Sinhalese Buddhist monks on Monday protested the UN rights chief's fact-finding mission to the country over concerns about alleged war crimes by the Sri Lankan military during the nearly three-decade-long conflict with the LTTE.
Monks belonging to Ravana Balaya Buddhist, a Sinhalese Buddhist nationalist group, staged a noisy demonstration outside UN offices in Colombo, accusing the international community of falsely accusing Colombo of war crimes in 2009 during the final months of the military conflict with the Tamil rebels. They were, however, halted by the police while trying to move towards the United Nations compound as the UN Human Rights Commissioner Navy Pillay was having her day one engagements of her week-long visit to the country.
Pillay travelled to the Supreme Courts complex in central Colombo to meet with the Chief Justice Mohan Peiris, Attorney General Palitha Fernando and the Justice Minister Rauff Hakeem. Ravana Balaya monks, who started their protest walk to the UN compound, came to engage a blockade by the police as they attempted to walk nearer to the UN gate at Baudhaloka Mawatha in the high security zone in Colombo. "Let us condemn Pillai's anti-Sri Lankan visit", a banner read.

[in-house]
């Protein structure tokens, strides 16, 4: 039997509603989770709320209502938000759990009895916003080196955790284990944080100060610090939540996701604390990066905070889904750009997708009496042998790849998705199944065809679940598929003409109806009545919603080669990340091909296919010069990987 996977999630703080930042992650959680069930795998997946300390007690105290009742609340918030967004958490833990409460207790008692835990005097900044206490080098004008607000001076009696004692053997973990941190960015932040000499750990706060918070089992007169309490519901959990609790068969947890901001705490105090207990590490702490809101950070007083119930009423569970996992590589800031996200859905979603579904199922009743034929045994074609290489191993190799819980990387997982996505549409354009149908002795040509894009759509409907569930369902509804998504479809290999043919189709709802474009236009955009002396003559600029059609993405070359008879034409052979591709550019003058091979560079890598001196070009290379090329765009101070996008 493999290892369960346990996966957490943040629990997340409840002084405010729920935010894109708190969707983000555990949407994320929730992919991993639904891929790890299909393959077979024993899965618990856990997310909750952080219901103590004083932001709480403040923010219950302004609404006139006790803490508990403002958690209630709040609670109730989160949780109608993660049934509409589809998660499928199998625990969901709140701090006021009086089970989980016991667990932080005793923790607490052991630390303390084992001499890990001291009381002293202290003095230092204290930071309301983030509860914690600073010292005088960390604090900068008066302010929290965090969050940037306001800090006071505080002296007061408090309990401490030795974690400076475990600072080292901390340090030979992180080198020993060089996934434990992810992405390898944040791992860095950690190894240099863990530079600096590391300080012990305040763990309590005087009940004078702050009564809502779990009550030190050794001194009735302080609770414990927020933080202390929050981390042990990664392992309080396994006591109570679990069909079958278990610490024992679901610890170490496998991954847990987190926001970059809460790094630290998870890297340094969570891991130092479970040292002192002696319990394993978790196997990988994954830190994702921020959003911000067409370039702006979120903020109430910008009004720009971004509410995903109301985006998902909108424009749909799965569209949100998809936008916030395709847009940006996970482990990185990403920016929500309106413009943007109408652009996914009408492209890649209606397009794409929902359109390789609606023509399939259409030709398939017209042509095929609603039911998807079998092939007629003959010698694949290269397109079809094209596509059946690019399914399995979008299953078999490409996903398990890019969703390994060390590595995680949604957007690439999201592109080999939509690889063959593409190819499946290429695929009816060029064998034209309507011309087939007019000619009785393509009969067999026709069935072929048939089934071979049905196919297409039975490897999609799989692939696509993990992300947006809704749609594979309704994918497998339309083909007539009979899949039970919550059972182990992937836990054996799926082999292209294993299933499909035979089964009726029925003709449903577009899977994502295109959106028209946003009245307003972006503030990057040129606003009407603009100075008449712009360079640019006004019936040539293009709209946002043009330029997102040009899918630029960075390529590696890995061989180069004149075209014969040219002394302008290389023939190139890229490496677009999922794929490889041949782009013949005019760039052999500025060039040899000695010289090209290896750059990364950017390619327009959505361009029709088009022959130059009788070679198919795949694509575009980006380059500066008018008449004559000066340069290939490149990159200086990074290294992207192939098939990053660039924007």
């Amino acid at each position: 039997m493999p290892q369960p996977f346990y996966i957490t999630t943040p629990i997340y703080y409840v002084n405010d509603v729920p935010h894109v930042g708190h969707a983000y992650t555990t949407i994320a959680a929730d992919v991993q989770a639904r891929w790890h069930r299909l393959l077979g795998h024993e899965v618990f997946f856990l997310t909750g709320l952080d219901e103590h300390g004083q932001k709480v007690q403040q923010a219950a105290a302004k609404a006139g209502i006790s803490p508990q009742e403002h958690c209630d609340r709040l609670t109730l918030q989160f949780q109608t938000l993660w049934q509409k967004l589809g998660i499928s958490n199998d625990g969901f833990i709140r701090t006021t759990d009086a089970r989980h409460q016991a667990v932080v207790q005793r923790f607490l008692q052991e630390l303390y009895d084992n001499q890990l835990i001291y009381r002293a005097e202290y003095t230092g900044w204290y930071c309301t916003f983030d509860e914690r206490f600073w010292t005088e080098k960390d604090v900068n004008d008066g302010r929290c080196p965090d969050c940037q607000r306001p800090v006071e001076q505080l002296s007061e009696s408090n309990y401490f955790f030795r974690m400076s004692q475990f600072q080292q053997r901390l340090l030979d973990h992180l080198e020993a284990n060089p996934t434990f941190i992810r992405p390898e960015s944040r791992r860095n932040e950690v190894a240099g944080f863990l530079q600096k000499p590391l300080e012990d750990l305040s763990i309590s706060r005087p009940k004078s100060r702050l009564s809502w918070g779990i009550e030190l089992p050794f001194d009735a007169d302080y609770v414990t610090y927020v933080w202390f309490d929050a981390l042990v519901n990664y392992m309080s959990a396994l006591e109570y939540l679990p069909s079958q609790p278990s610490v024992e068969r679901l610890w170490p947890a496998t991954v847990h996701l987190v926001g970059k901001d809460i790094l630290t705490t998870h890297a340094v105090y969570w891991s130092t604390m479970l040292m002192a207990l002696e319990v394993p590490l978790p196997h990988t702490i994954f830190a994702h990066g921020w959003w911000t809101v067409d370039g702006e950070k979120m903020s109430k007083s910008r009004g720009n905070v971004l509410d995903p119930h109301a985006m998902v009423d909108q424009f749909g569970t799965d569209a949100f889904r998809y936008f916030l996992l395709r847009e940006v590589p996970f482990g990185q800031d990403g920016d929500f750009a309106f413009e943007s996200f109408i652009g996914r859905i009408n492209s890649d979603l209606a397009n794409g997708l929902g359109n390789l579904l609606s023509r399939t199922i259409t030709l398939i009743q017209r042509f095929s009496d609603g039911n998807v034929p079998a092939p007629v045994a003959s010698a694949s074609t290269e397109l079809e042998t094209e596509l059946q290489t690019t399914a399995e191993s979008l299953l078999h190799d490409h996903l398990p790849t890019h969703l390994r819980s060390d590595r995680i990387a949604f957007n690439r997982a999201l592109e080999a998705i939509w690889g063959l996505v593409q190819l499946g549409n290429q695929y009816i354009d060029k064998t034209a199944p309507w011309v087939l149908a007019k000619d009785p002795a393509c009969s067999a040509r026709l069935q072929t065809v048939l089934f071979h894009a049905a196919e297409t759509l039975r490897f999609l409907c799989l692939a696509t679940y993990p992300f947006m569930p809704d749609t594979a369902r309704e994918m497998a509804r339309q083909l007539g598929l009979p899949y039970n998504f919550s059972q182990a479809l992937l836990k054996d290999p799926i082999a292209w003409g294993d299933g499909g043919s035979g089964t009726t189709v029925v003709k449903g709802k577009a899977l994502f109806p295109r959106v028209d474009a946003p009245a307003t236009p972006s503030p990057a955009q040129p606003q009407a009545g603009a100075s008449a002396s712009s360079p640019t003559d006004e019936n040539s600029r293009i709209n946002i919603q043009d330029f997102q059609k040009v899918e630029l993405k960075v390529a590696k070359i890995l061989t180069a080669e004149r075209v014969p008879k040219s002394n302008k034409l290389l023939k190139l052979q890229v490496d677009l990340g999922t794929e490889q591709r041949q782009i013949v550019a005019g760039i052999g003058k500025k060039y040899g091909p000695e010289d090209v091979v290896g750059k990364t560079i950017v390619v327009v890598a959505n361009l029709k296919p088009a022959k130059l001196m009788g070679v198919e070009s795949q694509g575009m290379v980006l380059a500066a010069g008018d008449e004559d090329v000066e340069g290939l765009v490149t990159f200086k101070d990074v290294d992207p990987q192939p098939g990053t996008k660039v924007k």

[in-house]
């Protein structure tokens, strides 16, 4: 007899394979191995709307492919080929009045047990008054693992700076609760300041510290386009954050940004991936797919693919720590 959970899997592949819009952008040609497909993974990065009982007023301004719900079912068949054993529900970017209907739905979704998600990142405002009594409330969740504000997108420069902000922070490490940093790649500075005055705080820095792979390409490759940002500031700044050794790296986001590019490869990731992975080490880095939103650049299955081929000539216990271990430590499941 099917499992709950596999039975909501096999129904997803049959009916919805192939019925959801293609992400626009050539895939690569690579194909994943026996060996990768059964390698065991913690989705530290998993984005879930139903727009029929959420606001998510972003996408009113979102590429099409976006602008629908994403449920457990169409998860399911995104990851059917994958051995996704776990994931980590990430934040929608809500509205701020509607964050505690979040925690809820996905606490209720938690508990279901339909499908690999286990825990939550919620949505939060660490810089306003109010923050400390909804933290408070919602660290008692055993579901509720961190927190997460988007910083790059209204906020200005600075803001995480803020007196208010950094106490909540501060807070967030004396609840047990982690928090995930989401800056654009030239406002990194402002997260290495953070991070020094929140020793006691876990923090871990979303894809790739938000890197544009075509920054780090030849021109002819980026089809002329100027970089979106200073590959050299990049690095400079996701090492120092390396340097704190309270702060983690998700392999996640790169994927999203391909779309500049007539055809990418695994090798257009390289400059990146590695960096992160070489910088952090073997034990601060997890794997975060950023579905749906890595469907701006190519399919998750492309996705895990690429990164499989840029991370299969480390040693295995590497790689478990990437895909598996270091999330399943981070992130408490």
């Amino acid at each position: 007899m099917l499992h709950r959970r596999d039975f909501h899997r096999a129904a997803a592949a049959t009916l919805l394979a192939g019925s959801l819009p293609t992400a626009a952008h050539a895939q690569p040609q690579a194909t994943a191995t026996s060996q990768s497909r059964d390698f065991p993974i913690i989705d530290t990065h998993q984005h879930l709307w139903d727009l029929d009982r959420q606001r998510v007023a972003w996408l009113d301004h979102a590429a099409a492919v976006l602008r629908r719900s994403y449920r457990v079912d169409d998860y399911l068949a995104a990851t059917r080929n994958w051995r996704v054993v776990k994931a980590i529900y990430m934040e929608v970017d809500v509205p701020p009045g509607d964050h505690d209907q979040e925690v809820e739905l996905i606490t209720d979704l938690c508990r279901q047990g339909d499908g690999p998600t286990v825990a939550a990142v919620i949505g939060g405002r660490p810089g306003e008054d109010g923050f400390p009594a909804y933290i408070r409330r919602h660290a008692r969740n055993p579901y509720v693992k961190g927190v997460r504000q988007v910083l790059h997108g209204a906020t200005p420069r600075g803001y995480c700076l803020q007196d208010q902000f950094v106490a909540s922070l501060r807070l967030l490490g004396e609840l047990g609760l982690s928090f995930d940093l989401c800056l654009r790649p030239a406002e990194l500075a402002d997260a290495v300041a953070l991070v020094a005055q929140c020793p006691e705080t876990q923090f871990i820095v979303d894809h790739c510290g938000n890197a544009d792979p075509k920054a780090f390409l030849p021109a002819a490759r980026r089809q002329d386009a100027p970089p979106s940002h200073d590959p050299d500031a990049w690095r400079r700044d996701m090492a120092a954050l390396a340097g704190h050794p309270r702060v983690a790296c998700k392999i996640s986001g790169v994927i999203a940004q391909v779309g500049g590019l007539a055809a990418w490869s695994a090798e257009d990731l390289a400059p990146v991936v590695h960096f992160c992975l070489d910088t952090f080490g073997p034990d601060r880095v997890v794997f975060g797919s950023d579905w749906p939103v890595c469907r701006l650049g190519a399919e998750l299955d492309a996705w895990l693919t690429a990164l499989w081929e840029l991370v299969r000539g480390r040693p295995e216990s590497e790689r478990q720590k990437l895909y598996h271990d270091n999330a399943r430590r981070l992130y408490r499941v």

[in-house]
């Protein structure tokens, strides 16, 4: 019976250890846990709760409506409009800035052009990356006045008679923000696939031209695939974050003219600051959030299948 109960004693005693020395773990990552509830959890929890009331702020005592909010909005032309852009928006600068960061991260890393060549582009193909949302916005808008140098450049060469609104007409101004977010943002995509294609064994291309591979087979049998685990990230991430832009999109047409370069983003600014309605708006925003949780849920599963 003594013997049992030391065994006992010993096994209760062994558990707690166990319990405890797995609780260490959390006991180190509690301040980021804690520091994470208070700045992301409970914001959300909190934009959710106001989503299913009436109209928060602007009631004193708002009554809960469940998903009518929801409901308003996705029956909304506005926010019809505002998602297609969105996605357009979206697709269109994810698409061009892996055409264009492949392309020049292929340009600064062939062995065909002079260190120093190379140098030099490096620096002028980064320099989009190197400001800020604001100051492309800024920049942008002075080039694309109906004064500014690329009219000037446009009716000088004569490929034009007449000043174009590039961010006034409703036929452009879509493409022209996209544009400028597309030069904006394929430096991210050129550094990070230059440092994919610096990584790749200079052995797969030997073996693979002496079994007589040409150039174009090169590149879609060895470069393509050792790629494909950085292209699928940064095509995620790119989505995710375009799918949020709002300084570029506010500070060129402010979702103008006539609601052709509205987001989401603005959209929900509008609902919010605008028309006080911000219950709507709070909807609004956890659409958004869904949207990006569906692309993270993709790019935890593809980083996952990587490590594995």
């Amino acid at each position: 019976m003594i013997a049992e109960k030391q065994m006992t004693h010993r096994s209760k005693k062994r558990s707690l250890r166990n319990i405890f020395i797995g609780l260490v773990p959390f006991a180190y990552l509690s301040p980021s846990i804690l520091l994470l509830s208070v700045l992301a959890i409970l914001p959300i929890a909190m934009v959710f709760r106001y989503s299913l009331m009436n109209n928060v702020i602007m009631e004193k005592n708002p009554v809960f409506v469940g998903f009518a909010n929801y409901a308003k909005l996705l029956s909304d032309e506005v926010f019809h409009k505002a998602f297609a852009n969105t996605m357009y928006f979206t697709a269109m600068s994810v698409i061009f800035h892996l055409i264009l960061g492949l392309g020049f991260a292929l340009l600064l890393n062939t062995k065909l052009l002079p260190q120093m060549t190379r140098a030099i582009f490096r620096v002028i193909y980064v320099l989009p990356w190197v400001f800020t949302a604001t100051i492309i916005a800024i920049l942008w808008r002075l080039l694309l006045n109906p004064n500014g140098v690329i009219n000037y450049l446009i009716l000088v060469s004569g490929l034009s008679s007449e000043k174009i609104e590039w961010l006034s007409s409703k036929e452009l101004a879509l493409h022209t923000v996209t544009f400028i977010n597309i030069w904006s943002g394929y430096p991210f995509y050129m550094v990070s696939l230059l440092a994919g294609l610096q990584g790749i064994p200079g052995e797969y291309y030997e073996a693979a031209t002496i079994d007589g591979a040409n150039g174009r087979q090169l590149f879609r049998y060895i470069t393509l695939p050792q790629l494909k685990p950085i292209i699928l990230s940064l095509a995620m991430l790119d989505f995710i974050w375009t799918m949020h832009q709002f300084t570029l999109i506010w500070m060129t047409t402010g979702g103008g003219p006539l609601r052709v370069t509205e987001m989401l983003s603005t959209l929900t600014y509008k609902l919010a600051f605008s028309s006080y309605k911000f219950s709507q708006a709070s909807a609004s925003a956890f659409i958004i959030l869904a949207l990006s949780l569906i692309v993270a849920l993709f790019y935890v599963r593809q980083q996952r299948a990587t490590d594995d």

Sinhalese Buddhist monks protest UN rights chief's visit
"We will not hesitate to muster the protest of the entire citizenry against the UN if attempts are made to fabricate diabolical lies against Sri Lanka," the activists said in a petition. Ittakande Sadhdhatiss, who was leading the monks, accused the police of taking the side of anti-Sri Lankan forces in the West. "We tell the police this is our country. Our robes are more powerful than police uniforms. If anything bad happens to this country after Pillay's visit, they must take responsibility", he said.
Pillay arrived in Colombo on Sunday on a week-long visit to begin a fact-finding mission on the alleged war crimes by the military during the nearly three-decade-long conflict with the LTTE. Her visit is being opposed by nationalist groups who are also unhappy with the government for allowing her into the country.